AGA, androgenic balding, pattern hair loss, pattern baldness
Androgenetic alopecia (AGA) is a hair loss in specific patterns depending on circulating androgens (hormones which stimulate or control the development and maintenance of male characteristics) in genetically predisposed men and women. Androgenetic alopecia affects 80% of men by the age of 70 years. In women, the incidence of AGA is 2–5% by the age of 50 and the ratio rises to 40% at age of 70. Although the main etiological factors are the same, phenotypic manifestations are different in men and women. Men usually have bitemporal (a receding hairline in the shape of a widow's peak) and hair loss in the crown (vertex) leading to the complete baldness. In women, frontal hairline is usually preserved and complete baldness does not occur.
Female-pattern hair loss more often causes diffuse thinning without hairline recession; similar to its male counterpart, female androgenic alopecia rarely leads to total hair loss. Reduction in hair thickness and density leads to a reduction in the overall hair volume (average hair thickness x number of hairs).
Classic male-pattern hair loss begins above the temples and vertex, or calvaria, of the scalp. As it progresses, a rim of hair at the sides and rear of the head remains.
Genetic factors and androgens primarily underlie the pathogenesis of AGA. Hair follicles become gradually miniaturized and spend less time in the active phase (the anagen phase) and more time in the resting phase (the telogen phase) of hair growth.
Furthermore, it is known that dihydrotestosterone (DHT) is a major player in the process. Men with androgenic alopecia typically have higher 5-alpha-reductase, lower total testosterone, higher unbound/free testosterone, and higher free androgens, including DHT. 5-alpha-reductase converts free testosterone into DHT, and is highest in the scalp and prostate gland. DHT is most commonly formed at the tissue level by 5α-reduction of testosterone. The genetic corollary that codes for this enzyme has been discovered. Prolactin has also been suggested to have different effects on the hair follicle across gender.
There are 4 types of androgenic alopecia pattern and they are designated by letters (Pic. 1):
The specific type (SP) of androgenic alopecia pattern represents the capillary density in certain areas:
Other type of classification is Sinclair’s type. The alopecia pattern is divided into four levels of intensity (Pic. 2).
The diagnosis of androgenic alopecia can be usually established based on clinical presentation in men. In women, the diagnosis usually requires more complex diagnostic evaluation. Further evaluation of the differential requires exclusion of other causes of hair loss, and assessing for the typical progressive hair loss pattern of androgenic alopecia. Trichoscopy (a method of hair and scalp evaluation) can be used for further evaluation. Biopsy may be needed to exclude other causes of hair loss, and histology would demonstrate perifollicular fibrosis.
Enlargement of the prostate
Enlargement of the prostate, also known as benign prostatic hyperplasia, is a noncancerous increase in size of the prostate. It was once believed that DHT played a role in the development and exacerbation of benign prostatic hyperplasia, as well as prostate cancer, but this has largely been disproven. Both androgenic alopecia and benign prostatic hyperplasia are treated via the inhibition of 5α-reductase activity.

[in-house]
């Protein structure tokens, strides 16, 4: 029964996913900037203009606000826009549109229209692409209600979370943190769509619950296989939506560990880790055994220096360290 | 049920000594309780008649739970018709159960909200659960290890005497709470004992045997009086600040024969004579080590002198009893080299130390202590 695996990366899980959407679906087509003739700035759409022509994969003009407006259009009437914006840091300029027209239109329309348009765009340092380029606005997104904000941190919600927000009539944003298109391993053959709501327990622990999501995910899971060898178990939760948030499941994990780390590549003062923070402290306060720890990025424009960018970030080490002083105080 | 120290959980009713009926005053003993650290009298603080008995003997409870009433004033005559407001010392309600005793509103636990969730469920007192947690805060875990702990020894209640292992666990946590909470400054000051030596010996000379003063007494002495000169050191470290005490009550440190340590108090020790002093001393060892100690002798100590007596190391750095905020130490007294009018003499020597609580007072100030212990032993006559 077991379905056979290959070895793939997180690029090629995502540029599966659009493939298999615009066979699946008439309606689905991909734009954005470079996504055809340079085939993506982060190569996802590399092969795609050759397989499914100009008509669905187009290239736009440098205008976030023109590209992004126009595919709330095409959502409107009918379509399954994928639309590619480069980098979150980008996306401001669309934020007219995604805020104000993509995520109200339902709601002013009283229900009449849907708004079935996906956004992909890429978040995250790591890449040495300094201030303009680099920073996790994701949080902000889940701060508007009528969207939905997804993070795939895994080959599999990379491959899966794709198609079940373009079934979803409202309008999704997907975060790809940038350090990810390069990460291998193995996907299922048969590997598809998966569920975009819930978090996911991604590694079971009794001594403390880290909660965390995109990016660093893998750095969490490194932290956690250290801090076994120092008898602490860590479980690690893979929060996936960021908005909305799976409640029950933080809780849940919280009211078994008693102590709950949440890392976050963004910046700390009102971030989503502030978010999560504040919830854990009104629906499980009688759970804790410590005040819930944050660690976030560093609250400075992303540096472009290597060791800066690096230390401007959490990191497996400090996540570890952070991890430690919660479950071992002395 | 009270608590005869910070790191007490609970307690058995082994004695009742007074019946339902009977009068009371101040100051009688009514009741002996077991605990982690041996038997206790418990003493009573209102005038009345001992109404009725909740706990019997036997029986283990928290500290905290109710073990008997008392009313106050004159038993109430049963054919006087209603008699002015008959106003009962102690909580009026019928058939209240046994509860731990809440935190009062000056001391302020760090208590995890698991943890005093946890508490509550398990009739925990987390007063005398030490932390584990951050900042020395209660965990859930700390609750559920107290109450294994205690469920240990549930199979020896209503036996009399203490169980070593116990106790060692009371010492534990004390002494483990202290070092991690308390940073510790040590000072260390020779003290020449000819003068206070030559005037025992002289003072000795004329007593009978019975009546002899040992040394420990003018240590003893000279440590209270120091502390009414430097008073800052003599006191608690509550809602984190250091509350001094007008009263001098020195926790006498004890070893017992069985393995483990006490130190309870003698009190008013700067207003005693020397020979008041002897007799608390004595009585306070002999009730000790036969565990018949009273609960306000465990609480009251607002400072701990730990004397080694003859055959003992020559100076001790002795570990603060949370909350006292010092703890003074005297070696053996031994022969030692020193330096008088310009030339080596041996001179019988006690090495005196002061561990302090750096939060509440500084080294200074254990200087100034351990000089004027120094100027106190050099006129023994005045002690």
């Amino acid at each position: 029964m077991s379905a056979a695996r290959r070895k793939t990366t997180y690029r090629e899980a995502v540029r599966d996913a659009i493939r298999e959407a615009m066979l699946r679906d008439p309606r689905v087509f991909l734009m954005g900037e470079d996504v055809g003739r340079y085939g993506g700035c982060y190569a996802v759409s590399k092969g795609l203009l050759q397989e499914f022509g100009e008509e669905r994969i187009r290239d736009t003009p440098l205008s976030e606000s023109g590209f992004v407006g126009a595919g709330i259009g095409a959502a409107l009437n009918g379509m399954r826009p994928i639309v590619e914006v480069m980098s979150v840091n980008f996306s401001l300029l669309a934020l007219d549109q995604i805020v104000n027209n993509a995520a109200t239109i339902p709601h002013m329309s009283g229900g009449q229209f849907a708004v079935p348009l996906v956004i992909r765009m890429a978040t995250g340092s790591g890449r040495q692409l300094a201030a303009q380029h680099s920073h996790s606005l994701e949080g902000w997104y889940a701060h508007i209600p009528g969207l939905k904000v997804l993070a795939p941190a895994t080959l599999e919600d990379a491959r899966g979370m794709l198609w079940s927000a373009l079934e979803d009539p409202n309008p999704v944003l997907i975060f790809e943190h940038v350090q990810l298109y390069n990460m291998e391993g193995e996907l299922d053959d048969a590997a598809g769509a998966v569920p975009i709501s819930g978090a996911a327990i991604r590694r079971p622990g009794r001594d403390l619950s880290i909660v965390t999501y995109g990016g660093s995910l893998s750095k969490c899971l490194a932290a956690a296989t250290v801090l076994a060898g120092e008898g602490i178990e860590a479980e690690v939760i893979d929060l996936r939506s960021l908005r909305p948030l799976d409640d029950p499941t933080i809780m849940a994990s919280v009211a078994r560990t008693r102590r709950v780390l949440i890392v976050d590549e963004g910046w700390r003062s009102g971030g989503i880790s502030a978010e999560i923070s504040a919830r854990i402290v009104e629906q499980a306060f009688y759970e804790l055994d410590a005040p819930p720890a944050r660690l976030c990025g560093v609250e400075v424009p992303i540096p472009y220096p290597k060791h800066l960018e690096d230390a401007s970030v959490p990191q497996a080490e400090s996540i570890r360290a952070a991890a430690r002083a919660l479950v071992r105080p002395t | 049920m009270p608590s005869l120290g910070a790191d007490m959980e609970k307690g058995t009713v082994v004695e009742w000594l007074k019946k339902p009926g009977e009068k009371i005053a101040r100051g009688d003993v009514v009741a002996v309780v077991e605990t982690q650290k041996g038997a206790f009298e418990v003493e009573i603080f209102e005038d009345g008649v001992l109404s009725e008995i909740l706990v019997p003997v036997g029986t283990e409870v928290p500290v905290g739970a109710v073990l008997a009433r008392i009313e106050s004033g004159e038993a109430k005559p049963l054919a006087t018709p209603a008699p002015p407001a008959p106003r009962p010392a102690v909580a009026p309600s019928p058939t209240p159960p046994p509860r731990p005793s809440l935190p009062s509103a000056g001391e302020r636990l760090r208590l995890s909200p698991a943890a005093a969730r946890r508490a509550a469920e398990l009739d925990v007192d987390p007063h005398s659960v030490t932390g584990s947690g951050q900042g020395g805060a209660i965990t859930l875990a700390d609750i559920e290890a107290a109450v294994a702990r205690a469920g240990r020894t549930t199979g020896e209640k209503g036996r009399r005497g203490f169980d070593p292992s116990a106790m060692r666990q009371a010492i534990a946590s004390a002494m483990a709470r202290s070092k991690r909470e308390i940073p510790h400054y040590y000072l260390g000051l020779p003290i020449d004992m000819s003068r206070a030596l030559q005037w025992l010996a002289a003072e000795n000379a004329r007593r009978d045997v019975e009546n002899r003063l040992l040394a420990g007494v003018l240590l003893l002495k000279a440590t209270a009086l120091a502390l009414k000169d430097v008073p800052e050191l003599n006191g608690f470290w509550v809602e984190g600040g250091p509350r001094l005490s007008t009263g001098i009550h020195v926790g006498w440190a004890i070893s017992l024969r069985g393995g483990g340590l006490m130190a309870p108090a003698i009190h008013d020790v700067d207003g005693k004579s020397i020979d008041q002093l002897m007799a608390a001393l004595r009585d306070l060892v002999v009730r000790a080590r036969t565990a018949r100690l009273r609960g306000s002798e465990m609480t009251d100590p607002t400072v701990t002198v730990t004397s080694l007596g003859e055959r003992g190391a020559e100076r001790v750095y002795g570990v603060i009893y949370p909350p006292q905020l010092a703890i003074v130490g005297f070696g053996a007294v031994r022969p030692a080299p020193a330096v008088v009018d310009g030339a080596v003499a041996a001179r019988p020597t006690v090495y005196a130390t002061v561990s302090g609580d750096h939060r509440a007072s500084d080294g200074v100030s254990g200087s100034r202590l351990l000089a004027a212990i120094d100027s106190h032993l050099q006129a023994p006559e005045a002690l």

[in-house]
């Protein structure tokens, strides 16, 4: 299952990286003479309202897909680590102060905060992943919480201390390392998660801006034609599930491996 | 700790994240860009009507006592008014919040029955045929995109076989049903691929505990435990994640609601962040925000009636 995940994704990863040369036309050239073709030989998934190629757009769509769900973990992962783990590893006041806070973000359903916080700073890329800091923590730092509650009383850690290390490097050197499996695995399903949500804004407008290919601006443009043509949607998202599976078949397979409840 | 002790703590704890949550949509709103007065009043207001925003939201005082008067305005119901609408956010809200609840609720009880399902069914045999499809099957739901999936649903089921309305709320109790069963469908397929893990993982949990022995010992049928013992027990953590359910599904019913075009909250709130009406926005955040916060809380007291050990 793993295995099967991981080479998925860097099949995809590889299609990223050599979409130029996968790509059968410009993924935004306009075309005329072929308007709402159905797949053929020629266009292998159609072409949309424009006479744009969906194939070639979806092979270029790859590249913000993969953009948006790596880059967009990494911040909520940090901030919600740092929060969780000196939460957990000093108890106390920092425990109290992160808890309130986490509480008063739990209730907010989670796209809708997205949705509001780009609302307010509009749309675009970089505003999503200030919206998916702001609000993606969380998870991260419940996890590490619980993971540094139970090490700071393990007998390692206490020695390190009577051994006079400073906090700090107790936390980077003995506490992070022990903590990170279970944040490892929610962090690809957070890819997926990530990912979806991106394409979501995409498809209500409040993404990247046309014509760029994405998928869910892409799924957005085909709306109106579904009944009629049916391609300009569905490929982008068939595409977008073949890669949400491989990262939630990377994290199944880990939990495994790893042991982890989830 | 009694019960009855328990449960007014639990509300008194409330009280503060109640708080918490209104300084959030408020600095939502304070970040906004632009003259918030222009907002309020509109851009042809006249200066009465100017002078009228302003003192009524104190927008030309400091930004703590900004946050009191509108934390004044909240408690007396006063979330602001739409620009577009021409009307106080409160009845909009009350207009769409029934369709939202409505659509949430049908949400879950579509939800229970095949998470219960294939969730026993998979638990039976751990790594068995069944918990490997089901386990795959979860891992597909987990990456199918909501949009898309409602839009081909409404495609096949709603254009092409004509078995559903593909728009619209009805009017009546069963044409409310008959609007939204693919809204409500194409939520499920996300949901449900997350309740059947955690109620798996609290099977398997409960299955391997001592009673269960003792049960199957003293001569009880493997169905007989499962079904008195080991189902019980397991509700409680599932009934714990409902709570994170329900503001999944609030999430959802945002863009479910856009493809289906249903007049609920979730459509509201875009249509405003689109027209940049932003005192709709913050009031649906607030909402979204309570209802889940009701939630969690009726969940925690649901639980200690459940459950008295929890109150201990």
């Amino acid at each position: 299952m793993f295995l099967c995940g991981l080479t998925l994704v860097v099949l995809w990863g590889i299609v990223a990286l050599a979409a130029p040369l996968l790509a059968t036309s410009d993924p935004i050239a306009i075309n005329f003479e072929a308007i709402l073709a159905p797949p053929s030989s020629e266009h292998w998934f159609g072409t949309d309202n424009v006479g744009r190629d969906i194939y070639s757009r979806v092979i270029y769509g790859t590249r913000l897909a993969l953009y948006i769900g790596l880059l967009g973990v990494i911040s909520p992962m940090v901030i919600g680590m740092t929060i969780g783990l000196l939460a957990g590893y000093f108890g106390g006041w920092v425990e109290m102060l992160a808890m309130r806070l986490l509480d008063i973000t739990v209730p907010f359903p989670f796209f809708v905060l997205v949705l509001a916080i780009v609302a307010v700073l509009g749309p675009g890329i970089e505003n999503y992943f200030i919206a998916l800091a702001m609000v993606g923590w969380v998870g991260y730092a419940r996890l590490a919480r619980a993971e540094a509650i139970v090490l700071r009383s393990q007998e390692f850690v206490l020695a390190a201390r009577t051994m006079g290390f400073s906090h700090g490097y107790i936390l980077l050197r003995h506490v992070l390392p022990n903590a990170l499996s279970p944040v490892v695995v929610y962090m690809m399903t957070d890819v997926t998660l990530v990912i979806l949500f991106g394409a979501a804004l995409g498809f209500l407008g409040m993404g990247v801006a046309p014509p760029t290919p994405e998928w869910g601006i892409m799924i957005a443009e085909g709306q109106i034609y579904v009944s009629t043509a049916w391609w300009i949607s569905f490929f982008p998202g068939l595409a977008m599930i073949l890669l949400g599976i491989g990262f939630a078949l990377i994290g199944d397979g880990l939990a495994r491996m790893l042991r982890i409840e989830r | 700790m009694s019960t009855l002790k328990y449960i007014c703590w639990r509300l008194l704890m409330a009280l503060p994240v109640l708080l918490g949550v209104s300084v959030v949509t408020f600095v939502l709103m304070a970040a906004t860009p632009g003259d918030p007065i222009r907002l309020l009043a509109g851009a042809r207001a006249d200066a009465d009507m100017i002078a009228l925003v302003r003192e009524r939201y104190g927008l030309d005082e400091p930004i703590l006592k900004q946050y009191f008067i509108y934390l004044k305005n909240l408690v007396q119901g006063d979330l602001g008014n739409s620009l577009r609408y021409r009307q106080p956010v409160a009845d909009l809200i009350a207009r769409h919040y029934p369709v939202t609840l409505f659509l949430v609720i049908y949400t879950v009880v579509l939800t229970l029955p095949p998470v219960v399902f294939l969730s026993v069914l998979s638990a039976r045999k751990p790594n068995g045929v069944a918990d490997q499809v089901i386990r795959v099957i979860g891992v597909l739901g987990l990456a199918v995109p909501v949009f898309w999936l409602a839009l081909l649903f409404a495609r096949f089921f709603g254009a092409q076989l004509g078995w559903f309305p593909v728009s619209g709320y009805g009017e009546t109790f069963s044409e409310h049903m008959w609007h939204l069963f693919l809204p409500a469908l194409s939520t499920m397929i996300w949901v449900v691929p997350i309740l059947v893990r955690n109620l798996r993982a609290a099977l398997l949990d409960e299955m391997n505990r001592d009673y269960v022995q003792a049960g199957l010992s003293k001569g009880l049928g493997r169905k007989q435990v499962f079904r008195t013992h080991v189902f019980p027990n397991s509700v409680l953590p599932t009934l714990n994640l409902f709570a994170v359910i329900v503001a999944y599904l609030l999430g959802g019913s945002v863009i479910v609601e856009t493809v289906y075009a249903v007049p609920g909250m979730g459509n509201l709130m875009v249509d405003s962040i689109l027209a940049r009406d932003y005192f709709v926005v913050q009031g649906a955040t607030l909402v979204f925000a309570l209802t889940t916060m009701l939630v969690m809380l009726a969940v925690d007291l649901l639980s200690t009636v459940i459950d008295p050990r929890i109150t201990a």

Prostate cancer is the development of cancer in the prostate, a gland in the male reproductive system. Early onset androgenic alopecia is associated with a significant increased risk of prostate cancer and both have common risk factors (age, high prevalence, genetic susceptibility and association with androgens).
Diabetes is a group of metabolic diseases in which there are high blood sugar levels over a prolonged period. Because of its association with metabolic syndrome and altered glucose metabolism, both men and women with early androgenic hair loss should be screened for impaired glucose tolerance and diabetes mellitus II.
Obesity is a medical condition in which excess body fat has accumulated to the extent that it may have a negative effect on health. There is an increased incidence of insulin resistance and it's associated disorders of high insulin, obesity, hypertension and dyslipidemia (an abnormal amount of lipids) in men with early onset hair loss. Laboratory tests show that a reduction in sex-hormone-binding-globulin levels (SHBG) and elevated total and/or free testosterone levels lead to hirsutism symptoms, acne and androgenic alopecia.
High blood pressure
Hypertension, also known as high blood pressure, is a long term medical condition in which the blood pressure in the arteries is persistently elevated. Both of androgenic alopecia and cardiovascular diseases are related to excess of androgens and secondly, hormonal changes such as hyperandrogenism may play a role in the development of androgenic alopecia and hypertension. Androgenic alopecia may be remarkable in terms of being a cardiovascular disease risk factor.
Polycystic ovary syndrome (PCOS)
Androgenic alopecia is associated with an increased risk of PCOS. It is a heterogeneous gynecological endocrine disorder, characterized by chronic anovulation, hyperandrogenism, and hyperinsulinism with insulin resistance, which affects about 6–10% of women in reproductive age and profoundly affects the quality of life of these subjects. In fact, this hyperandrogenic syndrome is frequently characterized by hirsutism, acne, alopecia, obesity, and irregular periods with infertility and it is often treated as cosmetic problem.